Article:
6 February 2015

Life of Ammani Amman (Arunachaleswarar North Gopuram)

I have received a number of enquiries asking for information about women saints and sadhakas of this place. I earlier made a posting of the renowned and mysterious Sufi Saint Syedini Bibi whose Darghar (burial site) is located on Car Street. 

The below posting is of Ammani Amman, the great sadhaka responsible for the construction of the North Gopuram of Arunachaleswarar Temple. The information and legends have come from several Tamil sources. It is my belief that the below narrative is the first time information and legends of this sadhaka have appeared in English. 

Ammani Amman 

Ammani Amman was born in the small village of Chennasamutharam, which is located at the foot of Javadhi Hills (near Chengam). She is famous for building the North Gopuram of Tiruvannamalai Temple (Arunachaleswarar Kovil). She was born to Gopala Pillai and Alu Ammal and had a brother named Thandavan Pillai. Her parents planned to marry off their daughter and although Ammani Amman was not interested in marriage, she did not oppose the wish of her parents. Her parents selected a boy, who was related to her family and fixed the date for the marriage.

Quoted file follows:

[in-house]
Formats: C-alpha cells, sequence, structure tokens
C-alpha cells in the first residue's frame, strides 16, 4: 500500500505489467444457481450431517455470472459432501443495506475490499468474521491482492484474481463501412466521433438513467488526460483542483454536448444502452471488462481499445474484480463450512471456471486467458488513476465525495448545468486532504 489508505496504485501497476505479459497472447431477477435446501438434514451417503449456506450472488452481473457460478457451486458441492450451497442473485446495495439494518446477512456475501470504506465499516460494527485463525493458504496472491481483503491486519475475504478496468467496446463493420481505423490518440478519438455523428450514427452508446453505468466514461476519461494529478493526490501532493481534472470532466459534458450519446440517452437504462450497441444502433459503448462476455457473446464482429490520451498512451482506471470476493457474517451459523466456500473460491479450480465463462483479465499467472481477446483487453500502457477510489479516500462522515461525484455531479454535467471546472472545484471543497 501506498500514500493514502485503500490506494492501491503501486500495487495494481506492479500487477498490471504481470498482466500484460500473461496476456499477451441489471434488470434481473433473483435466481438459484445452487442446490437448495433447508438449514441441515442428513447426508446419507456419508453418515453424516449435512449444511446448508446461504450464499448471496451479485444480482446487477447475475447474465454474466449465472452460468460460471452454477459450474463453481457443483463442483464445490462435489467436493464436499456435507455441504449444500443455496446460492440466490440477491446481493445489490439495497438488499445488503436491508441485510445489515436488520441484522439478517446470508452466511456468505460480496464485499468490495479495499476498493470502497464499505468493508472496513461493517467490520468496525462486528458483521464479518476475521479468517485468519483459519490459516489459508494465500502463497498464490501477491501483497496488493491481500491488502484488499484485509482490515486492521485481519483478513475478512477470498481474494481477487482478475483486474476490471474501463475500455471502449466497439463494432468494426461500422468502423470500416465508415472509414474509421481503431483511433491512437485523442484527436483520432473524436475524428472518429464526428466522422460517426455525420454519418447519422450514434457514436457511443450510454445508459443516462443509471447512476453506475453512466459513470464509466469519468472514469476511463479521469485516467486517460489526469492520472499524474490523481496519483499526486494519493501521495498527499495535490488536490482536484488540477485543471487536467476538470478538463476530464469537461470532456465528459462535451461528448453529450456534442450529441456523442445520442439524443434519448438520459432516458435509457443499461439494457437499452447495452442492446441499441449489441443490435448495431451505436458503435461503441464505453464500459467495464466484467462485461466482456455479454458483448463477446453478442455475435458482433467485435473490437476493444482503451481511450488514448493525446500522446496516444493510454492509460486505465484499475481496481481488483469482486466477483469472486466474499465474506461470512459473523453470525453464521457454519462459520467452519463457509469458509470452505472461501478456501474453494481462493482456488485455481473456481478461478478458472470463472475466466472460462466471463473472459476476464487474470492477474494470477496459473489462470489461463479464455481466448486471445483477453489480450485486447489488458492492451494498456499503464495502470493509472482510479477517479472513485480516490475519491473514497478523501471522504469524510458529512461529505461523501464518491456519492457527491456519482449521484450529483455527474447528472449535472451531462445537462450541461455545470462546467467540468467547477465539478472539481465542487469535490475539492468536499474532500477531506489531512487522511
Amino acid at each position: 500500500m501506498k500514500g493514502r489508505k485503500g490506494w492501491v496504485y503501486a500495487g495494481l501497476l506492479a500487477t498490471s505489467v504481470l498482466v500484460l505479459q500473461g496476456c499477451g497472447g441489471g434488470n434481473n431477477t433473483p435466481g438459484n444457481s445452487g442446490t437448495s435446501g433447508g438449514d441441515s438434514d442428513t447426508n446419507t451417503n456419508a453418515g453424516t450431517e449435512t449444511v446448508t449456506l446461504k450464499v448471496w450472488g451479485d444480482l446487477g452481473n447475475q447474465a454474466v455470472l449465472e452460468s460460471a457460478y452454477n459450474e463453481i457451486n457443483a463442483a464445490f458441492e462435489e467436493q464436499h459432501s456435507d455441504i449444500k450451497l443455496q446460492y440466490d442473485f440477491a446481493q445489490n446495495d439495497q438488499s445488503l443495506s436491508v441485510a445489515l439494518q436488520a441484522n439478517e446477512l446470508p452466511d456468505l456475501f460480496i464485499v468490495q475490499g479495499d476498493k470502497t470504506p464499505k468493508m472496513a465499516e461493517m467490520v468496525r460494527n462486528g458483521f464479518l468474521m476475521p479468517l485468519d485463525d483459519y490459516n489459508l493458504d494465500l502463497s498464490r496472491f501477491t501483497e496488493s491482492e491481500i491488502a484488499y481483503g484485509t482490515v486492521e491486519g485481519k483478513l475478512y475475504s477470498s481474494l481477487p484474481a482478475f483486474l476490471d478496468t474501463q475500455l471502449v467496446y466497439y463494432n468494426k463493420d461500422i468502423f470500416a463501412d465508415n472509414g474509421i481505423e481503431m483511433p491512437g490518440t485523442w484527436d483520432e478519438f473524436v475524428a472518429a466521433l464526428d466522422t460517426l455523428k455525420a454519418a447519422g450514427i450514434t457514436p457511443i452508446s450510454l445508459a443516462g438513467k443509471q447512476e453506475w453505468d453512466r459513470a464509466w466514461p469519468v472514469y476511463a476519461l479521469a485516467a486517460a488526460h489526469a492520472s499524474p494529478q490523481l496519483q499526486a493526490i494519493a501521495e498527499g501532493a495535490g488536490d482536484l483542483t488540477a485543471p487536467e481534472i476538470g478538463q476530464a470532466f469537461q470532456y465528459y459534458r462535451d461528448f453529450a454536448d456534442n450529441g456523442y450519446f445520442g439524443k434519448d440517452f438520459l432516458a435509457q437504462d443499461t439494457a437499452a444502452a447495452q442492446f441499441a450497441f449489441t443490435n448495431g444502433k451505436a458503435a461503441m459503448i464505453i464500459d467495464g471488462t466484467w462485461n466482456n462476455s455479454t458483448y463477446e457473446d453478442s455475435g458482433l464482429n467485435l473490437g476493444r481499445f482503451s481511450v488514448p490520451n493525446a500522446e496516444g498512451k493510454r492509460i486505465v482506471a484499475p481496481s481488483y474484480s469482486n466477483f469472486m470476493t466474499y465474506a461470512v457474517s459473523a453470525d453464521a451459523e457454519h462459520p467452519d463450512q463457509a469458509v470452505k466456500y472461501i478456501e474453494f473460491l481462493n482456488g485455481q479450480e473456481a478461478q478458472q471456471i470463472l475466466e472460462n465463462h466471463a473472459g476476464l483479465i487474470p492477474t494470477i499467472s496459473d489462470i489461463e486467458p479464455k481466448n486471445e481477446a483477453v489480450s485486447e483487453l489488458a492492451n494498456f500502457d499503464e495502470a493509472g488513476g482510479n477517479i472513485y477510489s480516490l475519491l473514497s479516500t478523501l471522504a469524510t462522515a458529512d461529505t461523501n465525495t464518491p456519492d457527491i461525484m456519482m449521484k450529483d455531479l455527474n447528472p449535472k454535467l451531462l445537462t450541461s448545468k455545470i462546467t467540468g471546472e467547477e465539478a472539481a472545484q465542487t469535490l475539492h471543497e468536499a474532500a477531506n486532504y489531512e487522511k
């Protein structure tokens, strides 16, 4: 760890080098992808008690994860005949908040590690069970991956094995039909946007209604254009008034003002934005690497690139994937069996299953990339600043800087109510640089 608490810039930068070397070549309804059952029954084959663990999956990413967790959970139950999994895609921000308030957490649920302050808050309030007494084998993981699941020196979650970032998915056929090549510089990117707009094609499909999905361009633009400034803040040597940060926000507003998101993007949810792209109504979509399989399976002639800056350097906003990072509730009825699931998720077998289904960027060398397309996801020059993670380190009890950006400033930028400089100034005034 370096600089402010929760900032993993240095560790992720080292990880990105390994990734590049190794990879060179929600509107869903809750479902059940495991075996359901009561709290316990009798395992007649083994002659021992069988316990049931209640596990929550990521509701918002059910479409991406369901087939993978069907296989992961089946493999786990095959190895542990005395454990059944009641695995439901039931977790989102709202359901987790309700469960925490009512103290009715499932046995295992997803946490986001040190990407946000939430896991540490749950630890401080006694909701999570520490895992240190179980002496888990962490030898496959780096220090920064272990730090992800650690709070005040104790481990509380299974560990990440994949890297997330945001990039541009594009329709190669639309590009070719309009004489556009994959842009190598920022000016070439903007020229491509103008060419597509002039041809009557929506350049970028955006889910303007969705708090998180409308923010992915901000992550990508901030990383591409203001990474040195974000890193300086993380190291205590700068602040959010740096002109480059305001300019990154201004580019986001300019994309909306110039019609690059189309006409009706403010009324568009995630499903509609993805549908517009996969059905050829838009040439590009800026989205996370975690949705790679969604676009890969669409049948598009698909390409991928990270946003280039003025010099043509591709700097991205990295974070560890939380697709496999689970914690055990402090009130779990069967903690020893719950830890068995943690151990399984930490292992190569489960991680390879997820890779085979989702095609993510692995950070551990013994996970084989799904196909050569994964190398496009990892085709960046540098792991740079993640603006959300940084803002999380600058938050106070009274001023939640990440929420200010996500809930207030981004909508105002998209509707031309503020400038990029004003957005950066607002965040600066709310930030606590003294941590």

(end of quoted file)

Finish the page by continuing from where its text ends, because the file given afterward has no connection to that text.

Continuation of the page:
On the first day of her marriage Ammani Amman told her husband about her devotion to Lord Shiva, and that she wanted to live a life dedicated to her chosen God. Her husband was irate and told his wife of his own wishes for their marriage. The discussion between the two led to strong words and Ammani Amman spoke harshly to her husband. After their argument, she left the house and went and stood in a nearby pond. She remained in the pond throughout the night and when she left the pond the next morning, was able to chant many mantras. Still in a trance-like condition, she wandered about near her village until she reached a small waterfall. At that place she remained motionless for two days. On the third day, in response to the unceasing prayers of her relatives, Ammani Amman left the waterfall and gave handfuls of sandy earth to her awaiting relatives (who had remained fasting in that place throughout on a vigil). The sand was transformed into fried rice, which amazed her family—who then questioned Ammani Amman about who she was and the nature of the powers she had acquired.